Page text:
Saturday, July 16, 2016

Mark Nolan shares Dead Lawyers Don't Lie and Liza Reviews



Mark Nolan

Genre: Mystery Thriller

A mysterious killer who calls himself The Artist is assassinating wealthy lawyers in San Francisco. When photo-journalist Jake Wolfe accidentally takes his picture during a murder, The Artist adds Jake to his kill list and he becomes a target in a deadly game of cat and mouse that only one of them can survive. How far would you go to protect your family and friends from a killer? How many laws would you break? Jake is a veteran who wants to leave his past life behind him, but the reluctant, flawed hero finds that he can't ignore his duty and his personal moral compass.

This gripping thriller is full of suspense, plot twists and surprises. It features a cast of interesting characters, including several strong-willed women, two wise-cracking San Francisco Police Homicide Inspectors, one highly intelligent dog, and a philosophical killer who shares Jake's admiration for Van Gogh paintings but still plans to kill him anyway. As Jake gets closer to unraveling a merciless conspiracy, his life gets turned upside down and the danger level increases, adding to the growing suspense. This entertaining page-turner starts out as a murder mystery and then shifts gears into a high-speed action thriller that takes you on a roller-coaster ride to the riveting ending.

As photojournalist Jake observed the four lawyers playing golf, and recorded them on video, he felt a weird sense of impending danger and a tingling at the back of his neck. It was something he’d felt a few times while deployed in the military. He checked his car mirrors and looked around the area. But didn’t see anything unusual, so he turned his attention back to the golf foursome.

The lawyers were drinking their beers when they heard a strange muffled sound that seemed to come from the nearby trees. An area known to golfers as “the woods.” That noise was immediately followed by a dull thud that sounded like somebody getting punched hard in the chest by a fist.

Richard Caxton staggered backward several steps, dropped his beer and cigar, and fell flat on his back. The other lawyers gathered around him and they gasped in shock as they saw their friend groaning in agony and bleeding heavily from a sucking chest wound. In a split second, the once wealthy and seemingly invincible lawyer was suddenly dying on the lush green lawn with a look of total surprise on his face.

“Help me,” Caxton said in a hoarse voice, as foamy blood bubbled from his lips and from the hole in his chest.

“He must have been shot by a sniper,” one of the lawyers said, looking around in panic. “I think the shot came from the woods.”

The lawyers glanced at the woods and came to the realization that they could be shot next. Each of them had plenty of enemies and now they felt what it was like to be on the receiving end of an unstoppable power that could destroy their lives. One of the lawyers took off running towards the nearby clubhouse, and the other two quickly ran after him. None of the men tried to help Caxton. It was every lawyer for himself.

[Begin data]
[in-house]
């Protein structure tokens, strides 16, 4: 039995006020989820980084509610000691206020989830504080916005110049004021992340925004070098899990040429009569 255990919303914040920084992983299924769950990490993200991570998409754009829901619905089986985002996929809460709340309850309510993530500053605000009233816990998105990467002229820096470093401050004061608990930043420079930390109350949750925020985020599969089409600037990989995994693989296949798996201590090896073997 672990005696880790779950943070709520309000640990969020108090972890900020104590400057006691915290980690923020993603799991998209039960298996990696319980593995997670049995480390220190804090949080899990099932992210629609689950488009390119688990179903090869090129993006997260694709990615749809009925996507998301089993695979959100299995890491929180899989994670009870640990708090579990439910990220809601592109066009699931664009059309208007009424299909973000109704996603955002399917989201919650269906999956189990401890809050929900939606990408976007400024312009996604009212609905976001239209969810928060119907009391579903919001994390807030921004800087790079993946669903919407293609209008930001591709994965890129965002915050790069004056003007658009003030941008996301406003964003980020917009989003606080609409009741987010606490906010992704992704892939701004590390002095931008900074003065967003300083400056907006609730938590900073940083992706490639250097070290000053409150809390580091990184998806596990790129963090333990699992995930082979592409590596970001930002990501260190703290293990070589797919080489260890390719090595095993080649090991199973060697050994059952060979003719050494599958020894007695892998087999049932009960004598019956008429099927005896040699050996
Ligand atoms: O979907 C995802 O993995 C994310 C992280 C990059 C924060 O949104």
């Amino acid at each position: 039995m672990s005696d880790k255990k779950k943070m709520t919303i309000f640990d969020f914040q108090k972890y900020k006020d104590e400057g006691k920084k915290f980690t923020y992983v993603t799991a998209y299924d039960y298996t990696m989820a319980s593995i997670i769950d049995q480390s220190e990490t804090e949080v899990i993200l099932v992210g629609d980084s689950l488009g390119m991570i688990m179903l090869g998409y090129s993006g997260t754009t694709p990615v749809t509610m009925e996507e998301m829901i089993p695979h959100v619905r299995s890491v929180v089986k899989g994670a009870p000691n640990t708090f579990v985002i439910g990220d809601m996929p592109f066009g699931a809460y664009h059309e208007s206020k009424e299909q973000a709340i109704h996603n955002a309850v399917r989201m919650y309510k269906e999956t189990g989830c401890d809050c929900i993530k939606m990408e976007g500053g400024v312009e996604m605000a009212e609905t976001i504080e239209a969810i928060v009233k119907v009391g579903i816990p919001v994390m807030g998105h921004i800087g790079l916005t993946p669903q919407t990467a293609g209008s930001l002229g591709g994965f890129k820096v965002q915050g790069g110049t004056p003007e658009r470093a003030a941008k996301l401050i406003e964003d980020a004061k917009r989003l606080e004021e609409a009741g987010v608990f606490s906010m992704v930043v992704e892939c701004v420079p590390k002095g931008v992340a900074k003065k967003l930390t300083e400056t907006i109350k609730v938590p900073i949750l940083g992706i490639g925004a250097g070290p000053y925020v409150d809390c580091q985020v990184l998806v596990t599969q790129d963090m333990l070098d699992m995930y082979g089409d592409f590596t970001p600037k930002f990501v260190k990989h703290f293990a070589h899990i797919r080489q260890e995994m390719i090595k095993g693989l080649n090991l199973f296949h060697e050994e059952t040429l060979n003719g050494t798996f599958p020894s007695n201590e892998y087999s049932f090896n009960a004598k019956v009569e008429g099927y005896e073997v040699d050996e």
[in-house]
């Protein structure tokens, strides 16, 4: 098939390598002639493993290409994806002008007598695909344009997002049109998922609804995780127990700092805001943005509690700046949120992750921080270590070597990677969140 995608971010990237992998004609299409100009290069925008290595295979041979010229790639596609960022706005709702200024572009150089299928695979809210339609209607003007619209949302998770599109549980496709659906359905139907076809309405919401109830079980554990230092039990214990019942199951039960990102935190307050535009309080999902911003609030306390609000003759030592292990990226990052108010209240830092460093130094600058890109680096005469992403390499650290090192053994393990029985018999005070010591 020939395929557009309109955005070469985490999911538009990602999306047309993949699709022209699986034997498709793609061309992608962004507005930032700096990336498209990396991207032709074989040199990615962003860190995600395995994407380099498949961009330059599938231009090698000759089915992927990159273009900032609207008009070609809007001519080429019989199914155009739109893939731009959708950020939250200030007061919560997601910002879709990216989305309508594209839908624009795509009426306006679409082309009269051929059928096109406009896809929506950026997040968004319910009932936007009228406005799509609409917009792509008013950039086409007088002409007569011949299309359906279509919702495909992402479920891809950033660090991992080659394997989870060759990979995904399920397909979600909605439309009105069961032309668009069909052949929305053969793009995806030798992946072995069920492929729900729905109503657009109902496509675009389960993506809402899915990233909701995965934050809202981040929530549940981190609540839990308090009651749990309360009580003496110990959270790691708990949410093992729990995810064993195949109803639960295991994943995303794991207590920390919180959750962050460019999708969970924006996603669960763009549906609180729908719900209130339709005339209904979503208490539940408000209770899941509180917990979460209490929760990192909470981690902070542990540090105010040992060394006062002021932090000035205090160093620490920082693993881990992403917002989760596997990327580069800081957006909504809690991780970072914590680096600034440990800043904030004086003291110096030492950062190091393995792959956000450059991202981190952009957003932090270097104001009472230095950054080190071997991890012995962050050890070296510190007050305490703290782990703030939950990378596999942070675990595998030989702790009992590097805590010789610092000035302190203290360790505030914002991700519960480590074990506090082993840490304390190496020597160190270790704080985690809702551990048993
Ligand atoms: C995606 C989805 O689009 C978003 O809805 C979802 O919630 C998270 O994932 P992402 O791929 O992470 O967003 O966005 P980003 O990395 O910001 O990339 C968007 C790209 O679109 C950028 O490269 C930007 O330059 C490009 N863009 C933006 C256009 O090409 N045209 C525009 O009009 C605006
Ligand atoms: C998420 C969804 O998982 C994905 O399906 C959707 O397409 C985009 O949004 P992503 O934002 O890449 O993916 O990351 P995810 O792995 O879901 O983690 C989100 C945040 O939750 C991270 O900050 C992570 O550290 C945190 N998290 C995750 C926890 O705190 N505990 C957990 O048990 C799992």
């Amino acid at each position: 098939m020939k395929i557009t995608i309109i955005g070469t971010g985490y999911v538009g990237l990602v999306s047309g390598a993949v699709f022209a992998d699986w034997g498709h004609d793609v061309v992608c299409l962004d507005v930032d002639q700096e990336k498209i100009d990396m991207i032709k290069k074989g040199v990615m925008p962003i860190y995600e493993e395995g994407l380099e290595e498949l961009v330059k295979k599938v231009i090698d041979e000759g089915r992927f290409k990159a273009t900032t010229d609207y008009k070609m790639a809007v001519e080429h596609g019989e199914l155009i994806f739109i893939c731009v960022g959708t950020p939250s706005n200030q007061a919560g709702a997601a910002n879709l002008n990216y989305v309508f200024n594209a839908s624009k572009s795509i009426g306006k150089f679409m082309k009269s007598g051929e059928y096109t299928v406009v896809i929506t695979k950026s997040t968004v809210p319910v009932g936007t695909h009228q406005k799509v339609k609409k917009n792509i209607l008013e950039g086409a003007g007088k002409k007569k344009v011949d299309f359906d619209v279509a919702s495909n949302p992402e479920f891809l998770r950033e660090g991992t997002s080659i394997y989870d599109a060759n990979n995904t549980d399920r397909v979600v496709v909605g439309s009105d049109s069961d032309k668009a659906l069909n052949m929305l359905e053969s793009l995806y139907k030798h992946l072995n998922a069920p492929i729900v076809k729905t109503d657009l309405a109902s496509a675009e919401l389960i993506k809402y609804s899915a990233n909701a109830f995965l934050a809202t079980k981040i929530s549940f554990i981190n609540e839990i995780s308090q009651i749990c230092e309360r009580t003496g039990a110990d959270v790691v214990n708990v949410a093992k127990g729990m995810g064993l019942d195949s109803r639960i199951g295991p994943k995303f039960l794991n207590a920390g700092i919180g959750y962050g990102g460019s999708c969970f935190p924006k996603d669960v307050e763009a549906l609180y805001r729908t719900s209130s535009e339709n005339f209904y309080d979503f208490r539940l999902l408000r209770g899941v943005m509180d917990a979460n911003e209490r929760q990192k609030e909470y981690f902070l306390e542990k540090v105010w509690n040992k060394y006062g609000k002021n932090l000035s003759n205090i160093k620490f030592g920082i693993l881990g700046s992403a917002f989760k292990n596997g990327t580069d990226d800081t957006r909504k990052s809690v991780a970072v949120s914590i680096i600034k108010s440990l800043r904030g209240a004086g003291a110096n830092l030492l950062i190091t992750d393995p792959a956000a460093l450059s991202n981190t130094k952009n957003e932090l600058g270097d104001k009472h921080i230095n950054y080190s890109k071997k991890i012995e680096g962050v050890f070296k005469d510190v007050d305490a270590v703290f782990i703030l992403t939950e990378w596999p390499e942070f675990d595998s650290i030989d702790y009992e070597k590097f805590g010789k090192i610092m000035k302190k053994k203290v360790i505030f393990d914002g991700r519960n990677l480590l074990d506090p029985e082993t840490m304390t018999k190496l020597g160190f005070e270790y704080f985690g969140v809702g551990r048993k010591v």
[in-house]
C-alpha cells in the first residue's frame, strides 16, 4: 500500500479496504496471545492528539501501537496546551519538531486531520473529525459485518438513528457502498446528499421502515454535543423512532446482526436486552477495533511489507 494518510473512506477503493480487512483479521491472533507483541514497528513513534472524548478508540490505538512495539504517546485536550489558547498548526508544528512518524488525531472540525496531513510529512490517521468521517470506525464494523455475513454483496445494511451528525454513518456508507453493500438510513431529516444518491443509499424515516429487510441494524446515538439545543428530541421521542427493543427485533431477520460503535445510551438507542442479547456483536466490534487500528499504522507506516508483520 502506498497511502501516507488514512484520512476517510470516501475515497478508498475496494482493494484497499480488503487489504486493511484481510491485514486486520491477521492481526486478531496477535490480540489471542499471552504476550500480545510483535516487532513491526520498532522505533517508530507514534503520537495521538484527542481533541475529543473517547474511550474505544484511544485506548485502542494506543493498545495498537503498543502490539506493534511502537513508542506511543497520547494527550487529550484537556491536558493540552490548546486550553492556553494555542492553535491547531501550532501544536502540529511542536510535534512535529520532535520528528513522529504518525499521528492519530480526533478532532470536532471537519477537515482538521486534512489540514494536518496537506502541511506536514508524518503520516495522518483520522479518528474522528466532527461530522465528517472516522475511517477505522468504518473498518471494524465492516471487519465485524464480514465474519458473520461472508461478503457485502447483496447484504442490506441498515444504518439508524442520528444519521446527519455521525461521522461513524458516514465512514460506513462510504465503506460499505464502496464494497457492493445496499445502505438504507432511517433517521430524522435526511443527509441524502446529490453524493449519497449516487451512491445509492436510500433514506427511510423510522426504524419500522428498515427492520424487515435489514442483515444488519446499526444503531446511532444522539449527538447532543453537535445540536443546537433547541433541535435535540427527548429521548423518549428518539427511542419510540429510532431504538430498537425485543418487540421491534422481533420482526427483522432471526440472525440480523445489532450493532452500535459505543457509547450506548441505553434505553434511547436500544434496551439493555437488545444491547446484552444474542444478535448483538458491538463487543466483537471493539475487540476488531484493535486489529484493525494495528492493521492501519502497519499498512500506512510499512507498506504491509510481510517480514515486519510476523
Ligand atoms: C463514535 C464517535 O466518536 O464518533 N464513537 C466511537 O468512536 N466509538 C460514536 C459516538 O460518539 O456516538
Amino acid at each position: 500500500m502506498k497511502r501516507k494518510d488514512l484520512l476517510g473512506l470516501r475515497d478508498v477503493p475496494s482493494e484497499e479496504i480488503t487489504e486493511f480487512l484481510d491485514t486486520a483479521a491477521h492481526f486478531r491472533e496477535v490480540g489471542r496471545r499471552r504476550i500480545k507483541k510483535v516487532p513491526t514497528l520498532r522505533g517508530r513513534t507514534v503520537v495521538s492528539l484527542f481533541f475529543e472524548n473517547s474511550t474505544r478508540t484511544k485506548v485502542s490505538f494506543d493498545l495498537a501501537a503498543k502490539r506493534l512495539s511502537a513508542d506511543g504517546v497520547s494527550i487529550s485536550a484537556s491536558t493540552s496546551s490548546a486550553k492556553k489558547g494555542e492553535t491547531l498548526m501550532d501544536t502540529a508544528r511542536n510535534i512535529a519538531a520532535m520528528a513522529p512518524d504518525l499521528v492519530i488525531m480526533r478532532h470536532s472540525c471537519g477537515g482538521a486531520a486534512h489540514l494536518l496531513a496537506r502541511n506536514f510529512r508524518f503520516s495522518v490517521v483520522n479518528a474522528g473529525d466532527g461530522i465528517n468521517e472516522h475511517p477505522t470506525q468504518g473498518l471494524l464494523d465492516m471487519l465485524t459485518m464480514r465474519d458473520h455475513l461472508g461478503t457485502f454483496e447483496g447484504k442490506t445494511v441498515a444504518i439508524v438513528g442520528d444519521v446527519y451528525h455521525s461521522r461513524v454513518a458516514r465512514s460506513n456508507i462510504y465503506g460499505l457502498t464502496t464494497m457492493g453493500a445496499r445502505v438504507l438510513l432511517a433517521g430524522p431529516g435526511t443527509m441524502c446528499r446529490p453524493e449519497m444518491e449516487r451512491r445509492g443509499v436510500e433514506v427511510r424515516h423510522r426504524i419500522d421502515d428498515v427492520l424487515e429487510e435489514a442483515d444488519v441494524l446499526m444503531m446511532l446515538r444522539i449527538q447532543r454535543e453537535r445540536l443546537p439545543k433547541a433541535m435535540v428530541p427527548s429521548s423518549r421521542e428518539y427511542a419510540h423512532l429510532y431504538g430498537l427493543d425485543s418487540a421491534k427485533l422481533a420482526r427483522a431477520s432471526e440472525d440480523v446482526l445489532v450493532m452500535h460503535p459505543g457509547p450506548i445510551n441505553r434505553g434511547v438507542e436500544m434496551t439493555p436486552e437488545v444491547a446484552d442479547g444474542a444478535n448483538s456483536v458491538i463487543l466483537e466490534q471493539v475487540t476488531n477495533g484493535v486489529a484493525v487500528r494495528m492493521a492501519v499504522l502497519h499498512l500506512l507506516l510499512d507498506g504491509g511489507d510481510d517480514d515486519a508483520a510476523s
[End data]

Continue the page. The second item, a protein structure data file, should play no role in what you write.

As Caxton was dying, he wondered if one of his law firm’s many victims might have sought justice through revenge. So many people hated him; it made a long list. At 12:18 pm Pacific Time, Caxton let out a final gasp of breath, his dishonest heart stopped beating, and his days of lying for a living came to an end.

A Rocky start, but what an intriguing story!

I know some people say that when you read a book ‘he said’, ‘she said’ or ‘somebody said’ are ignored by the reader. Not true if there are 3,344 occasions of the annoying word. Honestly, I was thinking about ditching the book given its massive size and all the further ‘saids’ before me. But the story line was unique and intriguing. So I tried very hard to ignore the 3,344 'saids' and read on.

One-quarter into this story, I was very angry at the editor for allowing the mass “said” debacle and suspicious of the author's writing abilities for his need to write such a huge book to tell his tale.  I, at this point, had dropped the book down to a 4 star. Any lower, and I would stop reading because I don’t waste my time writing negative reviews. The one-star drop was solely for the 3,344 ‘saids’.  Tell me a fine tale and it could go up. Bore me even once and I stop reading.

So I read on, and on, finally reaching the end. The book is funny, satirical, serious, disturbing, sweet, outrageous, thought-provoking, non-stop high action, and I’m very glad I read it. Other than the ‘said’ debacle this is a fabulous story. So I give it a 4.5.  Normally, I would round up, but the ‘said’ problem is grievous enough that I have to round down, which saddens me, for otherwise, it’s a fun adventurous read.

This book would make an excellent audible book, but the author will have to clean up the ‘said’ debacle before he does. No one wants to hear the word ‘said’ spoken 3,344 times. 

Mark Nolan began his writing career as a successful entrepreneur who created news stories for businesses that were featured in The Wall Street Journal, National Geographic, Parade, Readers Digest and Associated Press. Nolan was born in San Francisco, grew up in the Bay Area of California and has also lived in the Pacific Northwest and Hawaii.


  1. Saids throw me as a reader. I like action tags rather than said...With it showing up that many times, I would have had a hard time ignoring it. Sounds like a great read otherwise! Certainly one filled with so much to keep you reading!!

    1. Well fortunately, there are batches of beautifully written scenes to make up for all the 'saids'. I do think it is worth reading. I'm just saddened the editor didn't do their job. But even so, the book is a best seller. So maybe most people really don't care about excessive said.


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